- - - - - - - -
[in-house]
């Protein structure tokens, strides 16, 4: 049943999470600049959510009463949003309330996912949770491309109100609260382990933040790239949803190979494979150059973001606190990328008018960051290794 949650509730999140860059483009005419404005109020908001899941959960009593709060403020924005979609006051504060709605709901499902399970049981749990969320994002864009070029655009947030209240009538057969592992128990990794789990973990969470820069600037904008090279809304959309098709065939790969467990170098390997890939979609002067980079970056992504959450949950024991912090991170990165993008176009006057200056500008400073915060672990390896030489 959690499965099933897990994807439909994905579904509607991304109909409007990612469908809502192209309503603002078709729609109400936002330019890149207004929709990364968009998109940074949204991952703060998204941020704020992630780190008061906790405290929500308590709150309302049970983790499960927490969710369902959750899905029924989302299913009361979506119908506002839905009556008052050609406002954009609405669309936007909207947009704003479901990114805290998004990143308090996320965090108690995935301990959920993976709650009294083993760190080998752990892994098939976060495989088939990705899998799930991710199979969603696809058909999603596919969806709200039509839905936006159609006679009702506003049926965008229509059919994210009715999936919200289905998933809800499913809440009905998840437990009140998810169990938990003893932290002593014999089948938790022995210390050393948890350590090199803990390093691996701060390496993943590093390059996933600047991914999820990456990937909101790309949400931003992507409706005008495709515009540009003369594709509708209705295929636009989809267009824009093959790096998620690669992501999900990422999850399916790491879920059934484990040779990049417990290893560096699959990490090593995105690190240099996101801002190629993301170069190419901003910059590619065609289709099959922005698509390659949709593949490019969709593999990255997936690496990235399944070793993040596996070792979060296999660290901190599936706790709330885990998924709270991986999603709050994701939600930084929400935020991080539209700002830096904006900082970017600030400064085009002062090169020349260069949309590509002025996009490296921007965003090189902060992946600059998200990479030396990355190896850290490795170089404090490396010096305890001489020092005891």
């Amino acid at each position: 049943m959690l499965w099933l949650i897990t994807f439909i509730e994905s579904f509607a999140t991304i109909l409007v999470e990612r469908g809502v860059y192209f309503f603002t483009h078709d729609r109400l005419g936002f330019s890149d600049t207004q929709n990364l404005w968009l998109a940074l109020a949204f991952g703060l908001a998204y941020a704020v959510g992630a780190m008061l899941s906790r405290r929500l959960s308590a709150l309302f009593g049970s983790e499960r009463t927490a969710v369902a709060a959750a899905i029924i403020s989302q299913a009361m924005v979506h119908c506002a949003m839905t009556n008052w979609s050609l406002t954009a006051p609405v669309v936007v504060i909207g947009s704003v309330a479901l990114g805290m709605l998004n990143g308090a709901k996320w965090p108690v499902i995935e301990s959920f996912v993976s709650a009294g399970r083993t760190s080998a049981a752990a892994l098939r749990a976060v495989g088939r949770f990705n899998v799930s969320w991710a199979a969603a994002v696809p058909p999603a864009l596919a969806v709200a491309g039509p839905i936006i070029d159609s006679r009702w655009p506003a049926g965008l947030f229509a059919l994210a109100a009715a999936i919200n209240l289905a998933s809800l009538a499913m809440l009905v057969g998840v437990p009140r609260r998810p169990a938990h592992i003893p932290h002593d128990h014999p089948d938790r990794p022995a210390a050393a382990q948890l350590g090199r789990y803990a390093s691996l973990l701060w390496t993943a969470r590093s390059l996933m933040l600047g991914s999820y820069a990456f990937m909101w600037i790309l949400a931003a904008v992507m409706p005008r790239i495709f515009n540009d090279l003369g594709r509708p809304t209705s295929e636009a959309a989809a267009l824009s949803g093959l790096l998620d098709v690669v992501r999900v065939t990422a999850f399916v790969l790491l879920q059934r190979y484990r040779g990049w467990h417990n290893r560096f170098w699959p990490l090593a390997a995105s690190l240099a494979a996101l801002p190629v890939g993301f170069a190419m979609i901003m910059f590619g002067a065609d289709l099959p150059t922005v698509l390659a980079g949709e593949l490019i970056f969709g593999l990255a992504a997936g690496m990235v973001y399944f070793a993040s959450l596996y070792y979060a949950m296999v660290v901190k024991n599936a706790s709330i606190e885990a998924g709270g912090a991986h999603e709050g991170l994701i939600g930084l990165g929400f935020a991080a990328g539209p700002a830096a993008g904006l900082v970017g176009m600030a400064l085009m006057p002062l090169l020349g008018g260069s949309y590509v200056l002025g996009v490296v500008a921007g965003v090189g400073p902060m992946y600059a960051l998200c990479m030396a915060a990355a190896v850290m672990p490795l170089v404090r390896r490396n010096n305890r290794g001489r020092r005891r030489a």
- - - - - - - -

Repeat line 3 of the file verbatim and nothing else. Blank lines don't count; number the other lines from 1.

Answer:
């Amino acid at each position: 049943m959690l499965w099933l949650i897990t994807f439909i509730e994905s579904f509607a999140t991304i109909l409007v999470e990612r469908g809502v860059y192209f309503f603002t483009h078709d729609r109400l005419g936002f330019s890149d600049t207004q929709n990364l404005w968009l998109a940074l109020a949204f991952g703060l908001a998204y941020a704020v959510g992630a780190m008061l899941s906790r405290r929500l959960s308590a709150l309302f009593g049970s983790e499960r009463t927490a969710v369902a709060a959750a899905i029924i403020s989302q299913a009361m924005v979506h119908c506002a949003m839905t009556n008052w979609s050609l406002t954009a006051p609405v669309v936007v504060i909207g947009s704003v309330a479901l990114g805290m709605l998004n990143g308090a709901k996320w965090p108690v499902i995935e301990s959920f996912v993976s709650a009294g399970r083993t760190s080998a049981a752990a892994l098939r749990a976060v495989g088939r949770f990705n899998v799930s969320w991710a199979a969603a994002v696809p058909p999603a864009l596919a969806v709200a491309g039509p839905i936006i070029d159609s006679r009702w655009p506003a049926g965008l947030f229509a059919l994210a109100a009715a999936i919200n209240l289905a998933s809800l009538a499913m809440l009905v057969g998840v437990p009140r609260r998810p169990a938990h592992i003893p932290h002593d128990h014999p089948d938790r990794p022995a210390a050393a382990q948890l350590g090199r789990y803990a390093s691996l973990l701060w390496t993943a969470r590093s390059l996933m933040l600047g991914s999820y820069a990456f990937m909101w600037i790309l949400a931003a904008v992507m409706p005008r790239i495709f515009n540009d090279l003369g594709r509708p809304t209705s295929e636009a959309a989809a267009l824009s949803g093959l790096l998620d098709v690669v992501r999900v065939t990422a999850f399916v790969l790491l879920q059934r190979y484990r040779g990049w467990h417990n290893r560096f170098w699959p990490l090593a390997a995105s690190l240099a494979a996101l801002p190629v890939g993301f170069a190419m979609i901003m910059f590619g002067a065609d289709l099959p150059t922005v698509l390659a980079g949709e593949l490019i970056f969709g593999l990255a992504a997936g690496m990235v973001y399944f070793a993040s959450l596996y070792y979060a949950m296999v660290v901190k024991n599936a706790s709330i606190e885990a998924g709270g912090a991986h999603e709050g991170l994701i939600g930084l990165g929400f935020a991080a990328g539209p700002a830096a993008g904006l900082v970017g176009m600030a400064l085009m006057p002062l090169l020349g008018g260069s949309y590509v200056l002025g996009v490296v500008a921007g965003v090189g400073p902060m992946y600059a960051l998200c990479m030396a915060a990355a190896v850290m672990p490795l170089v404090r390896r490396n010096n305890r290794g001489r020092r005891r030489a």